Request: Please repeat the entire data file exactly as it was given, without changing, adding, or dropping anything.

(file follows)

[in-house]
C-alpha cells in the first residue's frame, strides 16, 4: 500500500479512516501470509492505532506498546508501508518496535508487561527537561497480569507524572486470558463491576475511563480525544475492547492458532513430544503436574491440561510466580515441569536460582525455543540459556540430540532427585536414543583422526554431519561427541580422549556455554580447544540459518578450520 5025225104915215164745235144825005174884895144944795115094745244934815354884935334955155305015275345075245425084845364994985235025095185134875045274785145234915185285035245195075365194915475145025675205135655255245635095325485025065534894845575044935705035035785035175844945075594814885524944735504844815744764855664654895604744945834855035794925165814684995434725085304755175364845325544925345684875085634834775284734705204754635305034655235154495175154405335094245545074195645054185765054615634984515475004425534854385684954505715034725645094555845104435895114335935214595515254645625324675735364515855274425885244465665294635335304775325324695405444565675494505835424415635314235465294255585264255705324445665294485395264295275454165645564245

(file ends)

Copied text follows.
[in-house]
C-alpha cells in the first residue's frame, strides 16, 4: 500500500479512516501470509492505532506498546508501508518496535508487561527537561497480569507524572486470558463491576475511563480525544475492547492458532513430544503436574491440561510466580515441569536460582525455543540459556540430540532427585536414543583422526554431519561427541580422549556455554580447544540459518578450520 5025225104915215164745235144825005174884895144944795115094745244934815354884935334955155305015275345075245425084845364994985235025095185134875045274785145234915185285035245195075365194915475145025675205135655255245635095325485025065534894845575044935705035035785035175844945075594814885524944735504844815744764855664654895604744945834855035794925165814684995434725085304755175364845325544925345684875085634834775284734705204754635305034655235154495175154405335094245545074195645054185765054615634984515475004425534854385684954505715034725645094555845104435895114335935214595515254645625324675735364515855274425885244465665294635335304775325324695405444565675494505835424415635314235465294255585264255705324445665294485395264295275454165645564245